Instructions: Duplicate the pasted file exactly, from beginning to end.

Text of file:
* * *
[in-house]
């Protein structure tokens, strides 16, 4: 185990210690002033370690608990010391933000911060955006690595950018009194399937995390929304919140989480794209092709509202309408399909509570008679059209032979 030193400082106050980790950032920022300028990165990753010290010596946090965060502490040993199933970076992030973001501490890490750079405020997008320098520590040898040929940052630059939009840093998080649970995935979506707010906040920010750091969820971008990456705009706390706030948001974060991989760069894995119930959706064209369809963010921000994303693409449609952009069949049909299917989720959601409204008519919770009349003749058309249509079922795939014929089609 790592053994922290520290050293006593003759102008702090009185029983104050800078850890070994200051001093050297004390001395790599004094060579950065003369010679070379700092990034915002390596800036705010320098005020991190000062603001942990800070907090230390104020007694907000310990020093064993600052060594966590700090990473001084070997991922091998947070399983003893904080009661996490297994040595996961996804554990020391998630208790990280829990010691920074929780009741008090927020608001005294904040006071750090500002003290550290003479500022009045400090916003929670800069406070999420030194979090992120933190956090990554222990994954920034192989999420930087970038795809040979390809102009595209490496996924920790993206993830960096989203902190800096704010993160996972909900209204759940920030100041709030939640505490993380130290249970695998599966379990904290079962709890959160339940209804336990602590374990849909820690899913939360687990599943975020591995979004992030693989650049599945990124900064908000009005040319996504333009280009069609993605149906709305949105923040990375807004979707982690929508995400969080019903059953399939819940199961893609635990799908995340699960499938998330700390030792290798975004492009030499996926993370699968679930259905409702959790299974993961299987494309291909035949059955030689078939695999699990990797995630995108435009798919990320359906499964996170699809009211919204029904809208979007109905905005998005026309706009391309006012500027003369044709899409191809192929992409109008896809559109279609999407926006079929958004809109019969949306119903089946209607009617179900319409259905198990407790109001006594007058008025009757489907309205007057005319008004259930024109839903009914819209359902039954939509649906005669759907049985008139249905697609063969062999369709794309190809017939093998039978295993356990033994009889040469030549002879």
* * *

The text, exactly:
[in-house]
């Protein structure tokens, strides 16, 4: 185990210690002033370690608990010391933000911060955006690595950018009194399937995390929304919140989480794209092709509202309408399909509570008679059209032979 030193400082106050980790950032920022300028990165990753010290010596946090965060502490040993199933970076992030973001501490890490750079405020997008320098520590040898040929940052630059939009840093998080649970995935979506707010906040920010750091969820971008990456705009706390706030948001974060991989760069894995119930959706064209369809963010921000994303693409449609952009069949049909299917989720959601409204008519919770009349003749058309249509079922795939014929089609 790592053994922290520290050293006593003759102008702090009185029983104050800078850890070994200051001093050297004390001395790599004094060579950065003369010679070379700092990034915002390596800036705010320098005020991190000062603001942990800070907090230390104020007694907000310990020093064993600052060594966590700090990473001084070997991922091998947070399983003893904080009661996490297994040595996961996804554990020391998630208790990280829990010691920074929780009741008090927020608001005294904040006071750090500002003290550290003479500022009045400090916003929670800069406070999420030194979090992120933190956090990554222990994954920034192989999420930087970038795809040979390809102009595209490496996924920790993206993830960096989203902190800096704010993160996972909900209204759940920030100041709030939640505490993380130290249970695998599966379990904290079962709890959160339940209804336990602590374990849909820690899913939360687990599943975020591995979004992030693989650049599945990124900064908000009005040319996504333009280009069609993605149906709305949105923040990375807004979707982690929508995400969080019903059953399939819940199961893609635990799908995340699960499938998330700390030792290798975004492009030499996926993370699968679930259905409702959790299974993961299987494309291909035949059955030689078939695999699990990797995630995108435009798919990320359906499964996170699809009211919204029904809208979007109905905005998005026309706009391309006012500027003369044709899409191809192929992409109008896809559109279609999407926006079929958004809109019969949306119903089946209607009617179900319409259905198990407790109001006594007058008025009757489907309205007057005319008004259930024109839903009914819209359902039954939509649906005669759907049985008139249905697609063969062999369709794309190809017939093998039978295993356990033994009889040469030549002879």